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Rockies ground Clayton Kershaw with a rare air attack

DENVER -- Clayton Kershaw shrugged his shoulders, flashed a sideways smile and found something of a positive out of the first set of back-to-back home runs he had ever given up in his 10-year major league career.

"That was cool ... for a little bit," Kershaw said in the clubhouse afterward, referring to an astounding decadelong run of never making consecutive mistakes to the best hitters in the business.

In no way was he OK with losing or fine with not keeping the Colorado Rockies in check on a night when he felt like he had pretty good stuff. But he seemed assured after the Los Angeles Dodgers lost 4-2 to the Rockies because he knew what went wrong and also how to fix it.

One of the game's best arms was not clobbered for a lot of runs, just some long and loud ones. And the shots from Nolan Arenado, Mark Reynolds and Gerardo Parra resonated long after the game ended. The first set of back-to-backs in Kershaw's career -- delivered by Reynolds and Parra in the sixth inning -- was only one notable aspect of the Rockies' power display.

The sixth inning, when Reynolds and Parra went deep, was just the third time in Kershaw's career that he had given up multiple home runs in the same inning. It also happened in the first inning of a 2008 game against the Washington Nationals and the third inning of a 2009 game against the Rockies.

Kershaw gave up three home runs in an outing for just the third time in his career. The last time it happened was in April 2013 against the San Diego Padres.

The last major league pitcher to throw at least 1,700 innings before giving up back-to-back home runs for the first time was Greg Maddux, who did it at the 2,804-inning mark of his career against the Dodgers in 1998. Gary Sheffield and Eric Karros had the honors. Kershaw was at 1,772⅓ innings when it happened Saturday.

"He's the best in baseball for a reason," teammate Adrian Gonzalez said of Kershaw. "They just got a couple of balls in the air, and they went out."

Dodgers manager Dave Roberts said Kershaw was feeling good on Saturday and confident in his stuff, but the Arenado home run came on a curveball that was up, while Reynolds attacked a 91 mph slider, and Parra went out to center field on a fastball. "Center cut," Roberts said of the fastball.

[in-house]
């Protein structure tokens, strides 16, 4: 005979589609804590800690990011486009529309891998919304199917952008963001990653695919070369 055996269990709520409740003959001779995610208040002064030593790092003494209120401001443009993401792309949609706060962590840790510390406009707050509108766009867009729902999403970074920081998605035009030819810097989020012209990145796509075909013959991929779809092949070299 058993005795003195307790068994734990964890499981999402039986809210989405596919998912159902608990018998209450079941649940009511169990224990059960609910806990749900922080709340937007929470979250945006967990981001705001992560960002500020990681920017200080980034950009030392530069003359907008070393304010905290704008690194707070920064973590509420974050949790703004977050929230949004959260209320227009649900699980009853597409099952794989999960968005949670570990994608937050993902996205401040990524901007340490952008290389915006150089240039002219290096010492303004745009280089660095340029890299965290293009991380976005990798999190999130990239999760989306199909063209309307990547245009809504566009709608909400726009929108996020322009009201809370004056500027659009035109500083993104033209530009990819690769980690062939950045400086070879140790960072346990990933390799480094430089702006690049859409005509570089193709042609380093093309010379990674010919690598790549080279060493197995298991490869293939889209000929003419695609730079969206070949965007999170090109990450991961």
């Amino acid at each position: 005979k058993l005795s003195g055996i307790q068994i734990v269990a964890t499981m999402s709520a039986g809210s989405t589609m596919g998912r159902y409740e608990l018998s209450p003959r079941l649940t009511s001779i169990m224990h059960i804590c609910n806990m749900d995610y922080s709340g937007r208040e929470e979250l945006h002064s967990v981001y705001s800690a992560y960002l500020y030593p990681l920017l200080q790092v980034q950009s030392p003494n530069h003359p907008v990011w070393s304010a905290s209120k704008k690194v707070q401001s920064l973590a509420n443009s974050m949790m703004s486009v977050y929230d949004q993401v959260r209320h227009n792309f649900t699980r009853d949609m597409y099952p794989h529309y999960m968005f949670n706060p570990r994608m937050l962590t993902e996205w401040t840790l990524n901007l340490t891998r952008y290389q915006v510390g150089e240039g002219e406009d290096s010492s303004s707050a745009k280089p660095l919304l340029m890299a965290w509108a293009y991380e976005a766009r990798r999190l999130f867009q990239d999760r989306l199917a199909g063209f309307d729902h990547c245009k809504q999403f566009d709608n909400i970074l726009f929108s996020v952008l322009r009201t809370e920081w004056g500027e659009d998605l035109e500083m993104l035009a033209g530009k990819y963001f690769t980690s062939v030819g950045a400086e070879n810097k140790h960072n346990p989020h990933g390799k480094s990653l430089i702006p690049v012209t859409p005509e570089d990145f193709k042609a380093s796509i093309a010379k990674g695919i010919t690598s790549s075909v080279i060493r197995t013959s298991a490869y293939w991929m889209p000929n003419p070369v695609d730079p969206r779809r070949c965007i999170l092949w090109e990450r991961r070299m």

"I think that [slider] was probably the best pitch of the three that I had tonight," Kershaw said. "The fastball command, there were some instances where I got into deep counts. They did a good job. My pitch count got a little higher than I would like it to. But you give them credit. They battled. That's a good team. You can't make mistakes, and I just made too many tonight."

The simple excuse that could have been made was that of course something like this would happen in Colorado. It's the park where fly balls just keep on floating. Hey, the ballpark has a purple ring in the upper deck that officially marks one mile above sea level: of course the air is going to be light.

Except that Kershaw went the other way. He didn't bash the ballpark. He praised it.

"People tell you over and over how different it is and how the ball flies and all that stuff," Kershaw said. "I just think you have to be better than that. You can't think about that. You just go pitch. Tonight, I don't think that was a factor. The balls that were going to go out were going to go out [anywhere]. I like this place, actually. I like the park. It's fun to come here. It's always a challenge, more so because of the team than the place."

Kershaw doesn't make excuses and wasn't about to start doing it on Saturday.

"He's more than dependable," Roberts said. "So yeah, you know what, he's human and he was pretty amped up tonight. You could see the velocity touched 95 [mph]. He was throwing some sliders 91. So he was amped up and feeling good, so that's a good thing. But it's going to happen that he will make mistakes, and those guys took advantage of it."

And forget about any injury concerns. Kershaw stopped answering health questions in general, and back questions in particular, right after he did an interview on the day pitchers and catchers reported to spring training. He missed 75 days with a back injury last season, returned for the playoffs and seemed to run out of gas in October.

The Dodgers are, of course, keeping a close eye on the health of their best player, but after every outing that passes, they have less and less concerns over his health -- even in an outing where Kershaw gave up three home runs.

"I think anytime somebody has a back injury, you're always a little bit concerned; but I think with Kersh and how focused and dedicated he is to his preparation, it gives us as much confidence that you can possibly have that it is in the rearview mirror," said Dodgers president of baseball operations Andrew Friedman.

Also in Kershaw's own rearview mirror is Saturday's start.

"You gotta finish out your outing," Kershaw said. "After that first bloop fell in in the sixth, you've got to limit the damage."